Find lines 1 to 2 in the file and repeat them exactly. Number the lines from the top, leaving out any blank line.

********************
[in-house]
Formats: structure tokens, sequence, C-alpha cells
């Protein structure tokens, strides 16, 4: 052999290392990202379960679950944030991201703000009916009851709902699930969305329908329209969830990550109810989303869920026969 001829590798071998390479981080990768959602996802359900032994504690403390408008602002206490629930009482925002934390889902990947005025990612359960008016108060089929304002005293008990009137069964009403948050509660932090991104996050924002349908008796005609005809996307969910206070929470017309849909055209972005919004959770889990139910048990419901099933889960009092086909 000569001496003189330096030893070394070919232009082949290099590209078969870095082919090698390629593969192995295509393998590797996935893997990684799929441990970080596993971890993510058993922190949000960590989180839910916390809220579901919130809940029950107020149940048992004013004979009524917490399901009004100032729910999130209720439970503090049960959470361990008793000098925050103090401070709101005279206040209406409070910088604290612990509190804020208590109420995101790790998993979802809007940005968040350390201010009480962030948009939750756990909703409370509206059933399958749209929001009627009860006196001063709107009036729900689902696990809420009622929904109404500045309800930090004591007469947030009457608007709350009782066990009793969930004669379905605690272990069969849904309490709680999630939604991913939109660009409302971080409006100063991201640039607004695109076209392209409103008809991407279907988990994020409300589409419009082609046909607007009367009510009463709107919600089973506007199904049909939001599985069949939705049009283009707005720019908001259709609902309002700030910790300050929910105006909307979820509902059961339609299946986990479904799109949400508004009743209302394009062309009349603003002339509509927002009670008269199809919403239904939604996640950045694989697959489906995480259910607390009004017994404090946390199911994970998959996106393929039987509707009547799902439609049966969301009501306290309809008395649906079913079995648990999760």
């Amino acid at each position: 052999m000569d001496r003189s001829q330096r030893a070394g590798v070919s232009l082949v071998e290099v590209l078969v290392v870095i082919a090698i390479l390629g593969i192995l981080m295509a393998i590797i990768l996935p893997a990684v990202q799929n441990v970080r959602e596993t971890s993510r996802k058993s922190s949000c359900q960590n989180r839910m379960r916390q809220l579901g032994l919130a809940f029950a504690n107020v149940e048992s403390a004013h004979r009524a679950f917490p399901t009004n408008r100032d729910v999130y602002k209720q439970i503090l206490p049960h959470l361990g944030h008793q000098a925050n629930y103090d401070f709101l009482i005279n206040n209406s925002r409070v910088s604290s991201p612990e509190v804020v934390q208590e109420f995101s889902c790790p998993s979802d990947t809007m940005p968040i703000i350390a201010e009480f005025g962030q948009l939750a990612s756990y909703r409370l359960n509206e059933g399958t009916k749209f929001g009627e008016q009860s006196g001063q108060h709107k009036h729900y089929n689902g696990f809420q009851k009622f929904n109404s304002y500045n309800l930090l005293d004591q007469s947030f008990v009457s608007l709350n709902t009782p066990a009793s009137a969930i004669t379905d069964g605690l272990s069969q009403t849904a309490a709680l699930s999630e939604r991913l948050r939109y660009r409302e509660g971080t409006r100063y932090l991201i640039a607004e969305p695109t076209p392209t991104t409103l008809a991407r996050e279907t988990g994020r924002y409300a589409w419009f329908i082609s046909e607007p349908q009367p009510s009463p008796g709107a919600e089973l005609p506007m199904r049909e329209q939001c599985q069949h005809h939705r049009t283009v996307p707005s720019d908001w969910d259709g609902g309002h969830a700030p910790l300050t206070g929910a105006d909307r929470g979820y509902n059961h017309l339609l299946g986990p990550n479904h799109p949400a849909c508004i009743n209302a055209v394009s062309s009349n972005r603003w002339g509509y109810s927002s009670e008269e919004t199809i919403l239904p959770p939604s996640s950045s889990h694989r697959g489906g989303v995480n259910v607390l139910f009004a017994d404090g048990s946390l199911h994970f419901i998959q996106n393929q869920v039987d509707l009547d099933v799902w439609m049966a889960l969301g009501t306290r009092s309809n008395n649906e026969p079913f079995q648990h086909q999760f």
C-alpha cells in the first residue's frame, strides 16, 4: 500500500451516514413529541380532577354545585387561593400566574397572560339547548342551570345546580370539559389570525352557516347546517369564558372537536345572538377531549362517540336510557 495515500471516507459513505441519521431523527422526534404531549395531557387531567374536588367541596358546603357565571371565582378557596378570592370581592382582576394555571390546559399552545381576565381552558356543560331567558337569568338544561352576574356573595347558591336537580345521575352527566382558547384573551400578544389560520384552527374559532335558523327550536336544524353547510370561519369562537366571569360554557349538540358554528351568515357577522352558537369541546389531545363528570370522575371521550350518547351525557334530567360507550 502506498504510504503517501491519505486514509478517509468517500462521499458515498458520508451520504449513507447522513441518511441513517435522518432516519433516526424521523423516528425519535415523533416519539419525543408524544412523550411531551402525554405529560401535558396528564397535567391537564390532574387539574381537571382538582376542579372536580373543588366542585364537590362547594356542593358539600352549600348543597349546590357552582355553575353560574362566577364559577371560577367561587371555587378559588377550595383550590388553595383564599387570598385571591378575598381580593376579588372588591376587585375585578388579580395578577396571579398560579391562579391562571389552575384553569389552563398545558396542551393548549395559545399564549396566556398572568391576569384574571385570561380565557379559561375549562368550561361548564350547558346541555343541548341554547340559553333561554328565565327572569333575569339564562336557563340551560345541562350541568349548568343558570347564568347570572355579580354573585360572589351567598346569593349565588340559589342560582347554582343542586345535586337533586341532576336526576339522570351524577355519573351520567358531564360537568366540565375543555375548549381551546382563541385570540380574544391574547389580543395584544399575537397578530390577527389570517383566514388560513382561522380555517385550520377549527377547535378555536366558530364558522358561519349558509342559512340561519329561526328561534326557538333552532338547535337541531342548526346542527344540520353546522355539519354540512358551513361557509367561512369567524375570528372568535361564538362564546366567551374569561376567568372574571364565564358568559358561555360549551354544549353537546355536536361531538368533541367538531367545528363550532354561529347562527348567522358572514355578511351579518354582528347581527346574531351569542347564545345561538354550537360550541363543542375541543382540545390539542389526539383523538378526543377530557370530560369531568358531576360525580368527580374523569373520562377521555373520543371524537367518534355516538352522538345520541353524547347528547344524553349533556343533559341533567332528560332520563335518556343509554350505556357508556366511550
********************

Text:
[in-house]
Formats: structure tokens, sequence, C-alpha cells